A cautionary tale of restoring a classic single-shot battle rifle. Here’s how I restored the stockwork and wood.
by Paul Mazan
Martini-Henry rifles are breech-loading, single-shot, lever-actuated rifles that replaced the Snider-Enfield as British Army issue. Martini-Henry single shot rifles imported from over 100 years of storage in Nepal are on the market in both “Cleaned” and “Untouched” condition. This is what you should know before you tackle an untouched example.
The .577/450 Martini-Henry is an interesting piece of firearms history. After “starring” in the 1964 movie Zulu, it has become a much sought-after addition to military firearms enthusiasts and collectors. The influx of the Enfield-made rifles has reduced the price of shootable examples to just under $1000 and the rough “Untouched” examples are available for a couple of hundred dollars less. That has tempted many to seriously consider if the lower priced “as found” rifle is a good deal. Recently, a friend of mine, who happens to be a talented gunsmith, thought he would like to pick up one of the Enfield-made Mark IV long-lever Martinis. Speculating that since the Mark IV was the last model and only in service use for a few years, he thought he would have a better chance of getting a gun with a good bore.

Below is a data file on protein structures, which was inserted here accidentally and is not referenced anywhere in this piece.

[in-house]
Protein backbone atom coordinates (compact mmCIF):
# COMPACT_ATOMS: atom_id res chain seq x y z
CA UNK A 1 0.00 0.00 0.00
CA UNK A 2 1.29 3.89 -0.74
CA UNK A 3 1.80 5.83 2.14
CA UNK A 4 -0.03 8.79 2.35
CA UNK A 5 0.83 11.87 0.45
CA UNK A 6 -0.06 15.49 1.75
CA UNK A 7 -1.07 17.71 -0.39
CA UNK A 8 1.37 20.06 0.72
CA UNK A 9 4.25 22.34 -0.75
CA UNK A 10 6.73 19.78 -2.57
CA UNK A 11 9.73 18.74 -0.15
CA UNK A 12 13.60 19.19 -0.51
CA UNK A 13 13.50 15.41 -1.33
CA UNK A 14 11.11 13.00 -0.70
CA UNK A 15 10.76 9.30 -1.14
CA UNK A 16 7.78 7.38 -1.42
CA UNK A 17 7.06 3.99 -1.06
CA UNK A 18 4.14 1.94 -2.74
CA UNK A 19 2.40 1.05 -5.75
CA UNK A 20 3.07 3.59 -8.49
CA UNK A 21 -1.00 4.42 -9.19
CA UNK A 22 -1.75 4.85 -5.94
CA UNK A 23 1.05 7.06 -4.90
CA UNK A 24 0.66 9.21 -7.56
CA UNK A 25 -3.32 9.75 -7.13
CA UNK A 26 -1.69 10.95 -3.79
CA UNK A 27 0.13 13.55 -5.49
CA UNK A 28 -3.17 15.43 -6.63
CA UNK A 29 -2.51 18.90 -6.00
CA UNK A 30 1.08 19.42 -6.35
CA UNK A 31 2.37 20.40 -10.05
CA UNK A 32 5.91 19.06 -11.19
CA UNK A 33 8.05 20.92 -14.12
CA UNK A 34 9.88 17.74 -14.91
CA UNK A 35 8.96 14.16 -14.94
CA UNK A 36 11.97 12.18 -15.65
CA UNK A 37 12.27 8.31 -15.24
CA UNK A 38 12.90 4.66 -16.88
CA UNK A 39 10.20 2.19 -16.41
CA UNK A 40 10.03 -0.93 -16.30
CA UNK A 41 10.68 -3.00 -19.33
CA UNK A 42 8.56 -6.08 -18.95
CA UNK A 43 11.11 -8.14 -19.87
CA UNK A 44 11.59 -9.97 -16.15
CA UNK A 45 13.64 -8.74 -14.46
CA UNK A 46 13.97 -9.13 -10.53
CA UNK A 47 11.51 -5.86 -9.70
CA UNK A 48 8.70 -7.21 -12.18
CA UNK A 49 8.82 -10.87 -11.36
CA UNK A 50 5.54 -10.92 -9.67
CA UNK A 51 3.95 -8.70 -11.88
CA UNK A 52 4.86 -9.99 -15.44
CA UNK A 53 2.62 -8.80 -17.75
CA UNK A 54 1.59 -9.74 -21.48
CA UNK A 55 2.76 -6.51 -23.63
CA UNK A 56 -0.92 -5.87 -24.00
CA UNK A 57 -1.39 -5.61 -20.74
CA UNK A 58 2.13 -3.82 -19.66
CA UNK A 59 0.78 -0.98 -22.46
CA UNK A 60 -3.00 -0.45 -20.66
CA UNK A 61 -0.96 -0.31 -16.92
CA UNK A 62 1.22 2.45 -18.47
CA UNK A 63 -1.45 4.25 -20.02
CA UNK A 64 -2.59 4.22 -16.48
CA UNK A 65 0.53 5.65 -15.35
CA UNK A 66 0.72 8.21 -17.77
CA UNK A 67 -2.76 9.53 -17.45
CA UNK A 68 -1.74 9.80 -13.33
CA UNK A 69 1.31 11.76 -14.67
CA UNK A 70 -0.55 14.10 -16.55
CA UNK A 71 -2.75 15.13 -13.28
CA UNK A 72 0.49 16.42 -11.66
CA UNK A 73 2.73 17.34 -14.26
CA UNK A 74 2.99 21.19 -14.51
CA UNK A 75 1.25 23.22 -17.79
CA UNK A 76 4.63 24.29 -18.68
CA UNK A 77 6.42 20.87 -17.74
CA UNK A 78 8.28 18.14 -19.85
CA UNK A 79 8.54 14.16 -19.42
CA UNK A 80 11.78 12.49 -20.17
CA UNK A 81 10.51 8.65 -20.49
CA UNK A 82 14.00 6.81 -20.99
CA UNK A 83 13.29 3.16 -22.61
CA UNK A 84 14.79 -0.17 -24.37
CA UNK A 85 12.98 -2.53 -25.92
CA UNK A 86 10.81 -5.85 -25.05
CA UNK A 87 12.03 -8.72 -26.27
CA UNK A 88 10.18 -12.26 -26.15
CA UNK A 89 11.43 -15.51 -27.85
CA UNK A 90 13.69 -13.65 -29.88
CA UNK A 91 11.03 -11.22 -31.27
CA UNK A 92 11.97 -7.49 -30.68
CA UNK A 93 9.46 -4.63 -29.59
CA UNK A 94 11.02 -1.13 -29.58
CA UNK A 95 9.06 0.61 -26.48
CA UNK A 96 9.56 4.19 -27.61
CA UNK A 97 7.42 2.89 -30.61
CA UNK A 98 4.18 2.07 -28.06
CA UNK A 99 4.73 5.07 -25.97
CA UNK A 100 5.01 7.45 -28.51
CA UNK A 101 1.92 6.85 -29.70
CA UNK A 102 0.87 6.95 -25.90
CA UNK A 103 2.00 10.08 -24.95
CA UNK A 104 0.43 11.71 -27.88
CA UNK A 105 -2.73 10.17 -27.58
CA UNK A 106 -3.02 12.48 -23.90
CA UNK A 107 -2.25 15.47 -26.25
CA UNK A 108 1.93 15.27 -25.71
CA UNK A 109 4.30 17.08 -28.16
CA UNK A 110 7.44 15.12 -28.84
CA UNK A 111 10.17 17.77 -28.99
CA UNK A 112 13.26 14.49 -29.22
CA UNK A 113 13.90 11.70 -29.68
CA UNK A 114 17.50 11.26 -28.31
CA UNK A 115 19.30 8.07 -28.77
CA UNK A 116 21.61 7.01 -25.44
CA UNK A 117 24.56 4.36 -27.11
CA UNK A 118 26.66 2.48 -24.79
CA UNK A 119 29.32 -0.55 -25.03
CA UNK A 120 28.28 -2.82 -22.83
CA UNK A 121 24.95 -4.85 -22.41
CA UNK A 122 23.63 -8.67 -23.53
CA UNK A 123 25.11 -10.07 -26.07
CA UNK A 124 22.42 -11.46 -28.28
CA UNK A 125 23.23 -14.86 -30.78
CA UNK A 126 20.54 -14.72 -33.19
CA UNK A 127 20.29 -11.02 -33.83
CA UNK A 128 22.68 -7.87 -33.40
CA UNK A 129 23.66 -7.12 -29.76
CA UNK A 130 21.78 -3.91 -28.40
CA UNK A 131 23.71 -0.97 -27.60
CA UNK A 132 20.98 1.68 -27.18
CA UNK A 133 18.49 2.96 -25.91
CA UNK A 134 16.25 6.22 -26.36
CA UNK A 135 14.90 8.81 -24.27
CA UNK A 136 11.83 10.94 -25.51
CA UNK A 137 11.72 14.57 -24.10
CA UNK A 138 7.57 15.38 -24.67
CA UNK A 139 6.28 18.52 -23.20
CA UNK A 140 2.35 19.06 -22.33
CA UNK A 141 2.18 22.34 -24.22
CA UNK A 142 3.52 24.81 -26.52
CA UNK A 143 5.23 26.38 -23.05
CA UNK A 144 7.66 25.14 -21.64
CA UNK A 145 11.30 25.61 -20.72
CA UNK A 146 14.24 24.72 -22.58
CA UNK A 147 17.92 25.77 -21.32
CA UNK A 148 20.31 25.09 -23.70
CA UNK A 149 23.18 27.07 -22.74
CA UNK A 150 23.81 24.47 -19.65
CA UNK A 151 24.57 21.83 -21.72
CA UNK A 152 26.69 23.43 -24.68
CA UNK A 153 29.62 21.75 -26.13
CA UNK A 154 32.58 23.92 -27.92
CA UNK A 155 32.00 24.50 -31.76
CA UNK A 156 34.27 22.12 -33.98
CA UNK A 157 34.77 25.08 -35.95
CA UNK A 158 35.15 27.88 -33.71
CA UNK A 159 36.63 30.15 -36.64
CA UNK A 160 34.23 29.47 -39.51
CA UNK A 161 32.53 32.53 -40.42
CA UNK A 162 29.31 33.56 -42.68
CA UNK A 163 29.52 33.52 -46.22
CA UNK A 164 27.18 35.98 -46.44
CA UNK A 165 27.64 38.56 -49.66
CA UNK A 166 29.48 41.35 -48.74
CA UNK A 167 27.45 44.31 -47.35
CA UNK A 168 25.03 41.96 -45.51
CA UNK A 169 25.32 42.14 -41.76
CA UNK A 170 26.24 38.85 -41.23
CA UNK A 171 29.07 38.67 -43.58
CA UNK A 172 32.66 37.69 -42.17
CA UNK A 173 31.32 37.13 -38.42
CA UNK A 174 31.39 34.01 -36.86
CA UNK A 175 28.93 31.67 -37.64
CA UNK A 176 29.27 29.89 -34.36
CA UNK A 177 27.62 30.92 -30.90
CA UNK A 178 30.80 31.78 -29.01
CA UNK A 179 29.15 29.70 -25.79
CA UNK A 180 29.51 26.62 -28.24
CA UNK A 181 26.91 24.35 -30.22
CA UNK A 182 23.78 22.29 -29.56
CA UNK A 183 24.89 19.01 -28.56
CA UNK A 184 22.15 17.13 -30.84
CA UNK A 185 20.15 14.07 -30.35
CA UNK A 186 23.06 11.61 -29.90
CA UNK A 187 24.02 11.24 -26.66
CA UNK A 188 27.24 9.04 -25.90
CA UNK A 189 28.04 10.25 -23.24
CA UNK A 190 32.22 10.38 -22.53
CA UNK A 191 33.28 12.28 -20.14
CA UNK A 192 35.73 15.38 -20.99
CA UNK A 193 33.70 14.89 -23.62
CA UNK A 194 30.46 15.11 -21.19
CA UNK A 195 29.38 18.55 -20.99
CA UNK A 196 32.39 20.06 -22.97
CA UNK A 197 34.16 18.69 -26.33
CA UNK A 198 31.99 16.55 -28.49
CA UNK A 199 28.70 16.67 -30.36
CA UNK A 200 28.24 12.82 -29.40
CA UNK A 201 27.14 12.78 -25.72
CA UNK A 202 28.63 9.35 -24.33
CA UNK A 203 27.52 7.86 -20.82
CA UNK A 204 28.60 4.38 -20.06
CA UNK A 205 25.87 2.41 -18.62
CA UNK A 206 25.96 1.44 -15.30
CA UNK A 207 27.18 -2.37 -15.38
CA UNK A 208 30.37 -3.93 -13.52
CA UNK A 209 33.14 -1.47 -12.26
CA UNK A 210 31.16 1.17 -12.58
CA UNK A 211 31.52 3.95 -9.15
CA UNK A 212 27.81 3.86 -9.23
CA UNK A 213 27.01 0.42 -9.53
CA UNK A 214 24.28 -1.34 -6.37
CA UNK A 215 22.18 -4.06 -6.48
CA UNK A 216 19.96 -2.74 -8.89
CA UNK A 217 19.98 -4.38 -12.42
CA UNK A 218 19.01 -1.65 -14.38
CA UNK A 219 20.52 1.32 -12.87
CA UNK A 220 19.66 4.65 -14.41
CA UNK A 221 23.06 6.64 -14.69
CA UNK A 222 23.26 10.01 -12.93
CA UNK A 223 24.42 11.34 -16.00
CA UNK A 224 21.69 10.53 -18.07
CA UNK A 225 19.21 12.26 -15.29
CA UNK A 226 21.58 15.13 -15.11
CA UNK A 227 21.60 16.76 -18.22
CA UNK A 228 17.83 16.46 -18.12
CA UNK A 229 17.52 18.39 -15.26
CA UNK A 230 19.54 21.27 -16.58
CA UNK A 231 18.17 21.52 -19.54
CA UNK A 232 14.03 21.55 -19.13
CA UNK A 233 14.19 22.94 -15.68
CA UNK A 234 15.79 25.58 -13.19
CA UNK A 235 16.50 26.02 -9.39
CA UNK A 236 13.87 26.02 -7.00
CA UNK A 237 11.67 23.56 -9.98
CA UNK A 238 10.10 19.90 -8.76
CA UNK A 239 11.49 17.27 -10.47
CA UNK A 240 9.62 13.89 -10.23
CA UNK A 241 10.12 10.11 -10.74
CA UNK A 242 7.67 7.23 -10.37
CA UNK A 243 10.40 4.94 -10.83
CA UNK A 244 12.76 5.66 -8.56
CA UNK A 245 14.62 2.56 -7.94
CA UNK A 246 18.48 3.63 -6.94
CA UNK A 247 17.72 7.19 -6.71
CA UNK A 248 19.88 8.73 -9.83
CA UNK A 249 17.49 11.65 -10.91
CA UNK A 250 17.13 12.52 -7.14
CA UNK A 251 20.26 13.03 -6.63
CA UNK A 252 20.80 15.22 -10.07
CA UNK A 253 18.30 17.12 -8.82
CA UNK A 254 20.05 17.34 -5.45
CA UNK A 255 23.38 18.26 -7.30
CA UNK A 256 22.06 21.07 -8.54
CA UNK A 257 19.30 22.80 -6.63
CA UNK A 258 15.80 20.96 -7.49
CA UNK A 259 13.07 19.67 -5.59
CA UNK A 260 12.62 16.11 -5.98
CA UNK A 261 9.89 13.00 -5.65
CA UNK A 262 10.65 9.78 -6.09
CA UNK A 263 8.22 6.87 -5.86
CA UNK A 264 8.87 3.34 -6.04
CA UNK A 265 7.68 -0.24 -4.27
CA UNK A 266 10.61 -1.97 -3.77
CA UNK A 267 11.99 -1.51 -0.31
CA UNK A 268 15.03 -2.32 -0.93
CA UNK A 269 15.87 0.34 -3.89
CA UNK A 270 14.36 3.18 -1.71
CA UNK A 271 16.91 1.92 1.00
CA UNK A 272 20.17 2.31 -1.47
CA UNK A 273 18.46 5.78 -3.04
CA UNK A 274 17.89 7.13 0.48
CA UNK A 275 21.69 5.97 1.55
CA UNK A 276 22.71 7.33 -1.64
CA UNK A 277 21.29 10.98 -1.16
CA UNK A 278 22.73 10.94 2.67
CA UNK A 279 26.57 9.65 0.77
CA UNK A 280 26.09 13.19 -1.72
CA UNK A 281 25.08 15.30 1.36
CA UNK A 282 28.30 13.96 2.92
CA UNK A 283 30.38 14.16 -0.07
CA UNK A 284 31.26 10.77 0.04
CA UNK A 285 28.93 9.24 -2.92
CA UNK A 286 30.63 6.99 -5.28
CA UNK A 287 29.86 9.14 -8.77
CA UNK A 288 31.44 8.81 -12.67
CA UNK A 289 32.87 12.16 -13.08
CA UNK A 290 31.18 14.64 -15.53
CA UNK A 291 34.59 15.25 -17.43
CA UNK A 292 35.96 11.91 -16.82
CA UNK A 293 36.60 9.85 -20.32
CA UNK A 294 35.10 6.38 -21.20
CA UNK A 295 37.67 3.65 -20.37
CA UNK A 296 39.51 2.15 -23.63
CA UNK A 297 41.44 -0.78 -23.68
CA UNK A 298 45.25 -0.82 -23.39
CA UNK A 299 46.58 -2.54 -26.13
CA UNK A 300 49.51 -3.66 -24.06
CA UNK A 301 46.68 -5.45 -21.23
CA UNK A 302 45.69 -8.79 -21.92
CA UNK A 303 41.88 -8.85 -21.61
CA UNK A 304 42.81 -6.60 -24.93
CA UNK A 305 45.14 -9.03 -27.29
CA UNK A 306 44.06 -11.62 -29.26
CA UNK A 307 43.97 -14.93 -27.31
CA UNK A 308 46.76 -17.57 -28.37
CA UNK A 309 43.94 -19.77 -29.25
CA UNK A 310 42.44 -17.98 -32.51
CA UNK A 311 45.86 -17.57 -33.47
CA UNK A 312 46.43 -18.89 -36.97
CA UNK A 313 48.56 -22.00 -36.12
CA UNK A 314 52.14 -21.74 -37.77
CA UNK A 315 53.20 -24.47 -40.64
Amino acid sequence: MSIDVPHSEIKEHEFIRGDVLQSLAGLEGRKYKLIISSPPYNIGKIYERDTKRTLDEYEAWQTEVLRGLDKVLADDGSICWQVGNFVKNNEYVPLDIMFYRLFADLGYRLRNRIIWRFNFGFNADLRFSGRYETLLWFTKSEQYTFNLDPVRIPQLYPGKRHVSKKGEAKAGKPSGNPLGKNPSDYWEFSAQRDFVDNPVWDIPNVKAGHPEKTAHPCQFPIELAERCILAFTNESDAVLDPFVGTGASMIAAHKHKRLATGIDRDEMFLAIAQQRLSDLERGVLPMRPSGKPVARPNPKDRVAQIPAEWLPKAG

I have emphasized “Enfield made” for a reason. Many of the…
Read more in the March 2018 issue.